After Iowa and New Hampshire, it's on to South Carolina and Nevada.
Republican voters will head to the polls in South Carolina on Saturday, while Democrats in Nevada will caucus for their preferred candidate.
On both sides, the insurgent "outsider" candidates are trying to sustain huge streaks of momentum off impressive wins in the New Hampshire primaries.
Republican candidate Donald Trump and Democratic hopeful Bernie Sanders both notched double-digit victories after narrow losses in the first-in-the-nation Iowa caucuses.
Now, Trump is looking for a defining victory in the Palmetto State, while Sanders is trying to prove he can challenge Democratic front-runner Hillary Clinton in a state whose electorate is more favorable to the former secretary of state.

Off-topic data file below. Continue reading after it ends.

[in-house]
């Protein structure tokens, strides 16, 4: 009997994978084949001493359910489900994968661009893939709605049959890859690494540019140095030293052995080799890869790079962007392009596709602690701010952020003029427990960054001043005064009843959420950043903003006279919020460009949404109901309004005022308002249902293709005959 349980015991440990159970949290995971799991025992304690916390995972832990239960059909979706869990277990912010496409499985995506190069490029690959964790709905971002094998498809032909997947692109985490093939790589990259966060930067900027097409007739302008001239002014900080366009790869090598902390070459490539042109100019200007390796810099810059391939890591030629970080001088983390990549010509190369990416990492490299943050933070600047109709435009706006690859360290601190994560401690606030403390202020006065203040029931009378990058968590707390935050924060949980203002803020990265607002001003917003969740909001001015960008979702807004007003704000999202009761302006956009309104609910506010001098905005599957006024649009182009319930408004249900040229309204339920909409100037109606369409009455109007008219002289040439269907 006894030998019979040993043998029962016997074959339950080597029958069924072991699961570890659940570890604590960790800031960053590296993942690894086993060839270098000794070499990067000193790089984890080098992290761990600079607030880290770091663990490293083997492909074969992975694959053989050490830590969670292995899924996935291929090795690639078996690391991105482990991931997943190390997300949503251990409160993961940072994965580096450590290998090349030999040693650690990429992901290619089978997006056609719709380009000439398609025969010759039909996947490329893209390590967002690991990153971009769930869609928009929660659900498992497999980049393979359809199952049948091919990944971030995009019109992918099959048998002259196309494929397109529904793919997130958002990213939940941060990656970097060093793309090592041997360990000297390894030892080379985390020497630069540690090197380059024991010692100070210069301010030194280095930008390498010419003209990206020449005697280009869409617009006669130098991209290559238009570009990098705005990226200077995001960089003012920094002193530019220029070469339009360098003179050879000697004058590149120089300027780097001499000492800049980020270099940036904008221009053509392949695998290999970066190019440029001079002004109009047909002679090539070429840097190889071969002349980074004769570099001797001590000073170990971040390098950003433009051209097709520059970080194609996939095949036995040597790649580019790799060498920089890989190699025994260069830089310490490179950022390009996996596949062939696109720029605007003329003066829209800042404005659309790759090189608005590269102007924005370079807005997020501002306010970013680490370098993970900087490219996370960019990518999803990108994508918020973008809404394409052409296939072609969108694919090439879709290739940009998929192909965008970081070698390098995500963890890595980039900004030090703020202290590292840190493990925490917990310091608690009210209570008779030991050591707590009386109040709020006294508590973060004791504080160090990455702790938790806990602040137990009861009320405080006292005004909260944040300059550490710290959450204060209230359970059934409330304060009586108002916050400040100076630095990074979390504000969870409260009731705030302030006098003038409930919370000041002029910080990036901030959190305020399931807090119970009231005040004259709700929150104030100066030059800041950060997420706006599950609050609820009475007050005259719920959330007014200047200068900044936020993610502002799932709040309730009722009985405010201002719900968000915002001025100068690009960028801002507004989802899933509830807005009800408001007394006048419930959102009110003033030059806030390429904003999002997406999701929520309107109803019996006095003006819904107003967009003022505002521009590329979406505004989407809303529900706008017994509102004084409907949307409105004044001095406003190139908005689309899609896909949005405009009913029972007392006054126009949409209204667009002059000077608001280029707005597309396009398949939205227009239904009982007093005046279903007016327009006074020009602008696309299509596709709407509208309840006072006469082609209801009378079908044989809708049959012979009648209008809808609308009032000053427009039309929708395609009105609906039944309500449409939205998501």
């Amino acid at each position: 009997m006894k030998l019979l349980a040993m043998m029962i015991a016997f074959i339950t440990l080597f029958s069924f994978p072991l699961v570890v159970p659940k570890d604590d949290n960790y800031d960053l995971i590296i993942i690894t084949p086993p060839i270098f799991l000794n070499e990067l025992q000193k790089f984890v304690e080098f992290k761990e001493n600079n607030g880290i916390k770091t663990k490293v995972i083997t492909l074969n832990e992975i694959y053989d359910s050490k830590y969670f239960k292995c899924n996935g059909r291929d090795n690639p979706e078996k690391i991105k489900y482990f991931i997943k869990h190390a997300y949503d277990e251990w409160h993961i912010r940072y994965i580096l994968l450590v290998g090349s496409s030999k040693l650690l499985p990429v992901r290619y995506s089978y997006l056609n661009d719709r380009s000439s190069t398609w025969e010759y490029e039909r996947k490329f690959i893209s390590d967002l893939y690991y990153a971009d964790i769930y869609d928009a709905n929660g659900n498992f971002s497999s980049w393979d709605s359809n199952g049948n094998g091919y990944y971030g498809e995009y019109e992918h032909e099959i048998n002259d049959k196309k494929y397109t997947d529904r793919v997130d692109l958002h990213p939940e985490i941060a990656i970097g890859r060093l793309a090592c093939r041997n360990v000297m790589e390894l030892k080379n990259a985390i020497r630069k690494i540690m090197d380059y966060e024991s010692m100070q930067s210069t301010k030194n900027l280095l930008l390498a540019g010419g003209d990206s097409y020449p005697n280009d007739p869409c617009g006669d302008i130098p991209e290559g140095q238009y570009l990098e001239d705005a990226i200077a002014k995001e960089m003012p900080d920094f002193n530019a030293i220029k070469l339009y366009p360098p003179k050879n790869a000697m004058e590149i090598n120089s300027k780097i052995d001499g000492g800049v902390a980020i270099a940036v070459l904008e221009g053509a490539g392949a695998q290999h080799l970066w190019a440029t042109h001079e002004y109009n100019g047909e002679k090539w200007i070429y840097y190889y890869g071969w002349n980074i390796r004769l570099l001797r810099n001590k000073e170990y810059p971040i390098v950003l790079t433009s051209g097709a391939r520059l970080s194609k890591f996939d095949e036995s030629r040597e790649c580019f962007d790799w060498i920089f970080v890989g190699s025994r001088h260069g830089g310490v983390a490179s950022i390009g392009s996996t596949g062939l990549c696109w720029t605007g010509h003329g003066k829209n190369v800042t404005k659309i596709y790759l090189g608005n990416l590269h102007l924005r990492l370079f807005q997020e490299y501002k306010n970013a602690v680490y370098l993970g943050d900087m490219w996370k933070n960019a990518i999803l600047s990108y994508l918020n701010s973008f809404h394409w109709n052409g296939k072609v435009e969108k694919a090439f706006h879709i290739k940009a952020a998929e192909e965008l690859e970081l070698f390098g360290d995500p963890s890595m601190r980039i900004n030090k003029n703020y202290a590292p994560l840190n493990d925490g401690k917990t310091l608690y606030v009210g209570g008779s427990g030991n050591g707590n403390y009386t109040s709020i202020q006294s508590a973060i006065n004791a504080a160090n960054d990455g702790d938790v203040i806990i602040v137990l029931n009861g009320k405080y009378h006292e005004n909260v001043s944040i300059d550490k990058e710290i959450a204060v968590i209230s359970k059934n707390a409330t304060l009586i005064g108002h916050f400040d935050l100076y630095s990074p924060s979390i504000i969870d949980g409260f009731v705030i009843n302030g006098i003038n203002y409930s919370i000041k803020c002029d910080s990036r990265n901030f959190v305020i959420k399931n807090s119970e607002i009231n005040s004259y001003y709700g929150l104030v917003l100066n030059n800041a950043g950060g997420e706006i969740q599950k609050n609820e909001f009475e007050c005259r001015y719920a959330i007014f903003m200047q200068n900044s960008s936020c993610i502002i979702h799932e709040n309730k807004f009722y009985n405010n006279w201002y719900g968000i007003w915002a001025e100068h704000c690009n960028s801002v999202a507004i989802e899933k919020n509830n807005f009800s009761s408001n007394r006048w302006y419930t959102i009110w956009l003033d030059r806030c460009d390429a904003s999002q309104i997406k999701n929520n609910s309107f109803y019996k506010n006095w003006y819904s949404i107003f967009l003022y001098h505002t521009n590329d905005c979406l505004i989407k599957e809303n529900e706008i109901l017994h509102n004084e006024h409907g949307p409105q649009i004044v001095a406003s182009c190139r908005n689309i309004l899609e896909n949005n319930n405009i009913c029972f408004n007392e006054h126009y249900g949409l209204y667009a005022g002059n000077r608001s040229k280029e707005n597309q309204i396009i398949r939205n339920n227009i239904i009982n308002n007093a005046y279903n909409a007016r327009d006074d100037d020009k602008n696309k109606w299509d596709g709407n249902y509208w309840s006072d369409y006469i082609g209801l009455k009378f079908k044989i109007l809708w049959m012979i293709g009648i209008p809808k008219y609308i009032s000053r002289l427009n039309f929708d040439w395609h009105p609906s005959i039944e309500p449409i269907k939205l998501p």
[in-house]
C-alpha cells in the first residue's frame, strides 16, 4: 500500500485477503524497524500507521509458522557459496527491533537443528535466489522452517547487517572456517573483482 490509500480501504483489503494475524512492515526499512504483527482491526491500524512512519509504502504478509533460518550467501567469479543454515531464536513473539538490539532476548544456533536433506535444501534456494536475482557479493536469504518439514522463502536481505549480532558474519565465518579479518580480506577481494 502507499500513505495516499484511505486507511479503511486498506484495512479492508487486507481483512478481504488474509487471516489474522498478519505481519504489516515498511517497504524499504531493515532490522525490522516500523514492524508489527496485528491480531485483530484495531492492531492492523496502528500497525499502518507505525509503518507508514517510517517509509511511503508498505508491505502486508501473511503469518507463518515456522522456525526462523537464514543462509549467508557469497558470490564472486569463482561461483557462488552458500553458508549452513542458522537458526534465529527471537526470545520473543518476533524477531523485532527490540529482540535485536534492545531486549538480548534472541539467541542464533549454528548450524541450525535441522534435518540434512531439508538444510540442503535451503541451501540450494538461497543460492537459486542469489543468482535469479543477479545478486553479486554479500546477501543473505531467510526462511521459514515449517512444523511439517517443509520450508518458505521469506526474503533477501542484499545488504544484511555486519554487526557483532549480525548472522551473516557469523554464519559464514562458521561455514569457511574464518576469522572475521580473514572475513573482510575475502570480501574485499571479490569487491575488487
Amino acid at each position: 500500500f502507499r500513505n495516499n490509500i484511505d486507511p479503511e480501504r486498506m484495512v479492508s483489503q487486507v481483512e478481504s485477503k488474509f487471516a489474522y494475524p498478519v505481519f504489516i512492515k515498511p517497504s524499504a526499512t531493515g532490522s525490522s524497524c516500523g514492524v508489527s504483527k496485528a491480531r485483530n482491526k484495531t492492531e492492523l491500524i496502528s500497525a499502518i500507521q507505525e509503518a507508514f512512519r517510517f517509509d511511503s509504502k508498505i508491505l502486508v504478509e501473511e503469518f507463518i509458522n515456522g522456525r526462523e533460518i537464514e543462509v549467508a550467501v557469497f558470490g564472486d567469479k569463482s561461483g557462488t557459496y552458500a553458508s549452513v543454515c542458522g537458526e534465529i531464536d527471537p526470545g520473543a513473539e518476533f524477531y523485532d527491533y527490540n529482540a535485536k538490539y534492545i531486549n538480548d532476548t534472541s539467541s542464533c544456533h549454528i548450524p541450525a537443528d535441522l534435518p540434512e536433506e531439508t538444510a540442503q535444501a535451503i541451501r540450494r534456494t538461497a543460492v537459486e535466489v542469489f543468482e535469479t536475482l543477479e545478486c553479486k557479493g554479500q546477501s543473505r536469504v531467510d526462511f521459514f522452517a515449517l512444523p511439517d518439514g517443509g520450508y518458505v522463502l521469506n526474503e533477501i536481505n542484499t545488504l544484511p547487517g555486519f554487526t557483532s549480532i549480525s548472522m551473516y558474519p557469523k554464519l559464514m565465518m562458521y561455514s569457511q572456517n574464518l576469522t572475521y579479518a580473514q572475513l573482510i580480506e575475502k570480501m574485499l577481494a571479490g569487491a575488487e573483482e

With all that in mind, we take another look at who has the best chance of making it to the White House to succeed President Barack Obama.
Our rankings are based on the Real Clear Politics averages of national polls and those in the states of South Carolina and Nevada. We also factored in the candidates' delegate count and their finish in Iowa and New Hampshire, as well their momentum (or lack thereof) over the past few weeks.
Since New Hampshire, two more Republican candidates have dropped out of the race: former Hewlett-Packard CEO Carly Fiorina and New Jersey Gov. Chris Christie.
Here's a look at where all the candidates stand.
All poll results as of Thursday.
And to the polls: Here's a look at where the candidates stand in their respective parties when combining their delegate totals and their standing in national, South Carolina, and Nevada polls.